"Australia's Attorney-General's Department estimates 150 people from the country to be substantially involved with extremist groups in Syria."
Sydney, June 30 - An Australian Muslim in Syria has denied funding terrorism after his bank accounts were closed, media reported Monday.
Sydney resident Mohamed Zuhbi's bank accounts were closed 10 days ago when he became a vocal supporter of the Islamic State in Iraq and Greater Syria (ISIS), the Australian Broadcasting Corporation (ABC) reported.
He said the Australian Security Intelligence Organisation (ASIO) was behind the decision.
The bank initially denied closing the account. Upon investigating further, they discovered it was locked from a higher ranked person and couldn't give me a reason, Zuhbi was quoted as saying.
In reality, it is a very low move as we had never indicated any funds were going toward anything illicit or illegal, he said.
Describing himself as an aid worker who helps orphaned children and widowed mothers, Zuhbi said he had received more than $40,000 in donations, according to ABC.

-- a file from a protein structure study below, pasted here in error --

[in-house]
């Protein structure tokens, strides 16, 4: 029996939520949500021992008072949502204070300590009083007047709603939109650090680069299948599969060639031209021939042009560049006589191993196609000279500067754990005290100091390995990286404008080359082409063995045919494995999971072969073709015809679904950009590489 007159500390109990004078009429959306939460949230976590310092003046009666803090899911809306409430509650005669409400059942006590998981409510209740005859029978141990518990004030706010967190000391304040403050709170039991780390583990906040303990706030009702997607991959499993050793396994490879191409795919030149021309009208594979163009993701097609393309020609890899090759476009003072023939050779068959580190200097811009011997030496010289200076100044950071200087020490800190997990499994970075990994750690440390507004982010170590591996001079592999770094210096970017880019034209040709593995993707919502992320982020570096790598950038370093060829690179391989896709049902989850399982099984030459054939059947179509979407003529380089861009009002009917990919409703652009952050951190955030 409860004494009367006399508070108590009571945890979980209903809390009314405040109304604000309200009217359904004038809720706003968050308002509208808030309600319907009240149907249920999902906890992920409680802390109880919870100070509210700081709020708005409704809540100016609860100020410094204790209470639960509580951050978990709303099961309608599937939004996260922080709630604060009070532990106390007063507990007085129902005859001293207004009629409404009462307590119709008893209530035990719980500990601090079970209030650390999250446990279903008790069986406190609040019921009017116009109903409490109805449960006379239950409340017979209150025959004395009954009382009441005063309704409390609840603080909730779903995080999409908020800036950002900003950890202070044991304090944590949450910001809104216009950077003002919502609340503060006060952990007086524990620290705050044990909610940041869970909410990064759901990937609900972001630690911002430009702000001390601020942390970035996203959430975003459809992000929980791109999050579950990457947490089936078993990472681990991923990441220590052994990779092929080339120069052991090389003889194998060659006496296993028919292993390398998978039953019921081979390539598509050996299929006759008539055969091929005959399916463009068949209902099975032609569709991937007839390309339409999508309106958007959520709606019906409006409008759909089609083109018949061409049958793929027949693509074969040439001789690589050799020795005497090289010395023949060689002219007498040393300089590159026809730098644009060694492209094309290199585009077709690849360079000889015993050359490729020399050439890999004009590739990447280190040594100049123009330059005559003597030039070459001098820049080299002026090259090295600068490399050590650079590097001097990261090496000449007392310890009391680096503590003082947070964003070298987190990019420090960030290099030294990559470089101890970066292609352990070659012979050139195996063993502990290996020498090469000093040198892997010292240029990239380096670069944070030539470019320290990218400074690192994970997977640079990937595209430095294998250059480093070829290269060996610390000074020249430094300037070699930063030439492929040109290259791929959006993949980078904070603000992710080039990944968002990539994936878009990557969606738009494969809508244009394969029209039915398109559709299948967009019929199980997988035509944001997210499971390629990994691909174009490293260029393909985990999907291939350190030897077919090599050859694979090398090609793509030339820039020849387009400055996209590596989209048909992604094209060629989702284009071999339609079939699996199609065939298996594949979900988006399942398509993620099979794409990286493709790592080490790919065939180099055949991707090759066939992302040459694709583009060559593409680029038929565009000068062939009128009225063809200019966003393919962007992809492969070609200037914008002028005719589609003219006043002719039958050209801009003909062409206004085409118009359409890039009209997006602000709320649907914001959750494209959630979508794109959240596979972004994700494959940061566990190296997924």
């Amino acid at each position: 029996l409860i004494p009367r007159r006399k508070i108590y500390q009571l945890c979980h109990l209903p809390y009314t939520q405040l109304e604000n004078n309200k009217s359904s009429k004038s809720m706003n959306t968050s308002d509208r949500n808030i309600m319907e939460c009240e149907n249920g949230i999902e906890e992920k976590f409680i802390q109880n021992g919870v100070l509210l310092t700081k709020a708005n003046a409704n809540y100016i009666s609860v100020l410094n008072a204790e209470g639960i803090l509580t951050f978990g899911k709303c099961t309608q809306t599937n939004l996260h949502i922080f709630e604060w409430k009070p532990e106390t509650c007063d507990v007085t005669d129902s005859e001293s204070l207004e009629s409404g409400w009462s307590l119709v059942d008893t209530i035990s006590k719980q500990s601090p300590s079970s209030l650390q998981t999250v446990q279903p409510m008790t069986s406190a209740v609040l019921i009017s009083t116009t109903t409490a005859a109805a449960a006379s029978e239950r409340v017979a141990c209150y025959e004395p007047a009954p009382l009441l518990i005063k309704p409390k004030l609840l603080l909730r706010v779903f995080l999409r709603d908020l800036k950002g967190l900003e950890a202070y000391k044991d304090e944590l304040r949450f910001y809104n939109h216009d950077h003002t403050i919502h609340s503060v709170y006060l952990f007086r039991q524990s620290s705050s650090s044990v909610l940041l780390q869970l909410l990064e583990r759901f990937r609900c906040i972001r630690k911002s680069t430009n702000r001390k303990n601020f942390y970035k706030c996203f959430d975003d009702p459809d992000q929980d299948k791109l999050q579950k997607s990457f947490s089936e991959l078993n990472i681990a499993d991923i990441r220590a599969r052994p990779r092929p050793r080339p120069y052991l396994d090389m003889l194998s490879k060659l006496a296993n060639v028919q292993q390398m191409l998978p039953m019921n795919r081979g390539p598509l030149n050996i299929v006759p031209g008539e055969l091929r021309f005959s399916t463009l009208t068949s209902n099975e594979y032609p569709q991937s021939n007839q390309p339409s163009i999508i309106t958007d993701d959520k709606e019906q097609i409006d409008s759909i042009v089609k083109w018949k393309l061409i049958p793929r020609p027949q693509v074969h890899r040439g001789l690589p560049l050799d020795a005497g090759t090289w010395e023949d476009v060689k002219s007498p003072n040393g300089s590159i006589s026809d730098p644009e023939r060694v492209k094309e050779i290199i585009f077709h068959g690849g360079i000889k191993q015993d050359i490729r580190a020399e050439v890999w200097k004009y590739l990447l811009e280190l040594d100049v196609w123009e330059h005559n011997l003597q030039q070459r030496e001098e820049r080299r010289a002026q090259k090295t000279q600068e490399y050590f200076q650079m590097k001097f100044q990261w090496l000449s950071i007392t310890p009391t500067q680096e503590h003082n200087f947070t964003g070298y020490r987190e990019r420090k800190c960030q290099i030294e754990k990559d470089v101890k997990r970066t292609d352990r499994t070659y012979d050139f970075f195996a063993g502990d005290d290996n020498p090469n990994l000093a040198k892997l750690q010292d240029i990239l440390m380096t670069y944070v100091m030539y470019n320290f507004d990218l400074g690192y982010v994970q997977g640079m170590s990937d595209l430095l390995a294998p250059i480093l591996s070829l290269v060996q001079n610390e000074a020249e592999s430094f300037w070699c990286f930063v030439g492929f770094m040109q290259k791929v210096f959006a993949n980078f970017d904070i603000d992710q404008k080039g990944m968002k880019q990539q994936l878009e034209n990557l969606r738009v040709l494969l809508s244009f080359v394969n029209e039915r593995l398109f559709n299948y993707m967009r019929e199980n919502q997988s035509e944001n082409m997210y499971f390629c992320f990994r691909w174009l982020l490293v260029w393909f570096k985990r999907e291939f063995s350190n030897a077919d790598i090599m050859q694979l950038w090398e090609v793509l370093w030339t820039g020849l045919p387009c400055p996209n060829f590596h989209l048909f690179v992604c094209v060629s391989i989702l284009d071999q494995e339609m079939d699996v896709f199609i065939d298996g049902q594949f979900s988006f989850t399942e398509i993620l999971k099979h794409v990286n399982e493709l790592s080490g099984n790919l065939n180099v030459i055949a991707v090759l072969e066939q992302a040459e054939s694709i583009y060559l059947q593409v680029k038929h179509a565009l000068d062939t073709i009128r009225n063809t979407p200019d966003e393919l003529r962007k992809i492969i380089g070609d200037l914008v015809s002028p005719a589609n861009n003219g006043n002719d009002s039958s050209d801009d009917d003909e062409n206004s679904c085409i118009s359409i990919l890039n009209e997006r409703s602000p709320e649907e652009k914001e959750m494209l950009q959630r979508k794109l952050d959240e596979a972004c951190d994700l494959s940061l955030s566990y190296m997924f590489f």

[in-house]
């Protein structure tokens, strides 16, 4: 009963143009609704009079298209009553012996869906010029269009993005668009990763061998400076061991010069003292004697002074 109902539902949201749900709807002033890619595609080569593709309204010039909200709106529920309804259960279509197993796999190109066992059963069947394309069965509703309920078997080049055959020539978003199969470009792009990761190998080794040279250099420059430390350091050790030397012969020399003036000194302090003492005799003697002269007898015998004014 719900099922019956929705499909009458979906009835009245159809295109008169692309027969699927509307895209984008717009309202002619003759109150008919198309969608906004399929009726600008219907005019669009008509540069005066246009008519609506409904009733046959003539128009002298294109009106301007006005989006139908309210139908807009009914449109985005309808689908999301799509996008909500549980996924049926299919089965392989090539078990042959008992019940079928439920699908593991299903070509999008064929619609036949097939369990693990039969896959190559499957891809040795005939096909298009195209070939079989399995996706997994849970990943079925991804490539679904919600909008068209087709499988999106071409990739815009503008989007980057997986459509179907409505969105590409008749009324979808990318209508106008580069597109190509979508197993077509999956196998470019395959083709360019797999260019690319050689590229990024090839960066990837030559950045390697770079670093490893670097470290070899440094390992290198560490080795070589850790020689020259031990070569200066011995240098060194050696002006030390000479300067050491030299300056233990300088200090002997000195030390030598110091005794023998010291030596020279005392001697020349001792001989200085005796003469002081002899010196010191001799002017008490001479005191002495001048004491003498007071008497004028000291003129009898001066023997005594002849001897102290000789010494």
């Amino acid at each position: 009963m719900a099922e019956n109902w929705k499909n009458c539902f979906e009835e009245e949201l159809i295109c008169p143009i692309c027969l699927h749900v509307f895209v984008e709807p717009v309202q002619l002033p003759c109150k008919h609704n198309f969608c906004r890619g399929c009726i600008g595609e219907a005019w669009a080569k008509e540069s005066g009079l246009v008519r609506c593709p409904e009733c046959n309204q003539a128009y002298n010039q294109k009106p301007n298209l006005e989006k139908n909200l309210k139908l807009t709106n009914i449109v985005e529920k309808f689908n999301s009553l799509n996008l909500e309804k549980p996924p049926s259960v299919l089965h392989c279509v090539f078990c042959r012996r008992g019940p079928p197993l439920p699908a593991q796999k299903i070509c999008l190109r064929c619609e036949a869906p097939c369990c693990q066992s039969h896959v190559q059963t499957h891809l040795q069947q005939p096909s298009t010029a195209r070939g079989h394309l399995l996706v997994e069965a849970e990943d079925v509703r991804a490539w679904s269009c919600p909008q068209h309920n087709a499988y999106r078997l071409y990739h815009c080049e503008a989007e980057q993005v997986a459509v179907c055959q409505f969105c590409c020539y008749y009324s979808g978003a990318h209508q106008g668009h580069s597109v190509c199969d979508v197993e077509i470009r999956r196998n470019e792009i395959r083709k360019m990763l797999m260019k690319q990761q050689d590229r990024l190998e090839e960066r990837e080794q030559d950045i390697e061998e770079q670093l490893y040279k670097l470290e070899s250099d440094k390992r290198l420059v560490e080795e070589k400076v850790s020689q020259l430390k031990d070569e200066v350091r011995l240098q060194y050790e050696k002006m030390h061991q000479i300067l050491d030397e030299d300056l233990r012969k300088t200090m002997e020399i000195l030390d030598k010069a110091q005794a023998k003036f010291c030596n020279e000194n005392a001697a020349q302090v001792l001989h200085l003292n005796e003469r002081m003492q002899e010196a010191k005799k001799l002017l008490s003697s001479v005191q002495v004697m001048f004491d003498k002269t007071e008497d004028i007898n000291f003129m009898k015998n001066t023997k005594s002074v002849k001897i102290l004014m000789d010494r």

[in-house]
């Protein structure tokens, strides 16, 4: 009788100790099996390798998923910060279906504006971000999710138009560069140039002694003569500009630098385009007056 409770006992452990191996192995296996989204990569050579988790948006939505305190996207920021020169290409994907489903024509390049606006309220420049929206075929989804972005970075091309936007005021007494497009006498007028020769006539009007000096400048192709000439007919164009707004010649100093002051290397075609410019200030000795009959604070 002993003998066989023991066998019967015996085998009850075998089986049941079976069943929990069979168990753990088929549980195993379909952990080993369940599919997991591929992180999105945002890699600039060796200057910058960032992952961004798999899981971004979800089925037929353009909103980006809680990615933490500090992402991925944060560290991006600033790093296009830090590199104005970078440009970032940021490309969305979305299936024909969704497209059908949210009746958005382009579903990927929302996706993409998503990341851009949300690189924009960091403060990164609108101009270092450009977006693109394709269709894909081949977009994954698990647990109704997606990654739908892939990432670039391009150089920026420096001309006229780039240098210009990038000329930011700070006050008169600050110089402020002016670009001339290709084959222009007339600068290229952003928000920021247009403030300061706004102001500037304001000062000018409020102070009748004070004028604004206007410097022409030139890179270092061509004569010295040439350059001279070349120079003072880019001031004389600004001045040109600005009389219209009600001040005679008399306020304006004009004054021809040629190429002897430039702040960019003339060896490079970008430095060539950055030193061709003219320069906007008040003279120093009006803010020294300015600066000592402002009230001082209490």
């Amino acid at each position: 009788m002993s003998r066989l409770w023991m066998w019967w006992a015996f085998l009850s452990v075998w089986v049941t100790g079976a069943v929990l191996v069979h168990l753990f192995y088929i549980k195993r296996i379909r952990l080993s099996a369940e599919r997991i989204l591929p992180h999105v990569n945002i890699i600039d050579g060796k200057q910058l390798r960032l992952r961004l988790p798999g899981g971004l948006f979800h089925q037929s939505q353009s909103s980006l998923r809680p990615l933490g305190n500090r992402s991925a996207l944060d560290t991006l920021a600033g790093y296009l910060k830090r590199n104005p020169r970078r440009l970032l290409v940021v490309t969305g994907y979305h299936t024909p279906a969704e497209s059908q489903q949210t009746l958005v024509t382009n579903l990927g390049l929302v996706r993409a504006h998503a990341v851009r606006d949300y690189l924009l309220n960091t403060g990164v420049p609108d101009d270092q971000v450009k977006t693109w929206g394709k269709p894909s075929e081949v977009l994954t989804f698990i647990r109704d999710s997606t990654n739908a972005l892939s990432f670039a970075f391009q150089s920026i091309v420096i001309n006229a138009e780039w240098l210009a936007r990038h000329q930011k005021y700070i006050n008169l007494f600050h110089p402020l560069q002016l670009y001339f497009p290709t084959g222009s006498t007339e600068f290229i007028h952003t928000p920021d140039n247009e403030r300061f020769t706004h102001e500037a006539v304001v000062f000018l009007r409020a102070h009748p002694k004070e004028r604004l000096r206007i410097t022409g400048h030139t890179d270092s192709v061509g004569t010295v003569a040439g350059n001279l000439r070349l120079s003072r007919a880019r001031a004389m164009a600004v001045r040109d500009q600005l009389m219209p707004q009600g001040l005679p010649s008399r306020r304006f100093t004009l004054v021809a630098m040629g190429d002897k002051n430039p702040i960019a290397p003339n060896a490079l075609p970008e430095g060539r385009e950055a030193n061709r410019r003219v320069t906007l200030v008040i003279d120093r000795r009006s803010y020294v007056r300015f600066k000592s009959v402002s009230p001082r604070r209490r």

Funding for jihad comes in amounts of $100,000, $200,000. Even if we were to do something like that, it wouldn't make any difference, he said.
A family that has orphans is much more in need than a jihadi.
His father Baraa Zuhbi confirmed the family had been visited by ASIO agents.
My boys are not fighting and they are not jihadis. Mohamed went there to help refugees and used all of his own money, Baraa Zuhbi said.
Closing the account was a stupid move, he added.
He said both his sons, Mohamed and Hazem, live in Turkey and travel to Syria to provide aid to the needy.
The ASIO is tracking other Sydney men believed to be fighting for rebel groups in Syria and Iraq.
They include Mohamed Elomar and Khaled Sharrouf, who were recently photographed beside bodies of executed prisoners in Iraq, according to the report.
The latest Australian known to have died in the region is Zakariah Raad, a man from Sydney, who featured in an ISIS recruitment video released two weeks ago.
Zuhbi said he did not not know them personally.
Australia's Attorney-General's Department estimates 150 people from the country to be substantially involved with extremist groups in Syria.
This number includes individuals who have travelled to the region and stayed there, have travelled and since returned to Australia, and others who have actively supported extremist activities in Syria but have remained physically located in Australia, statement said.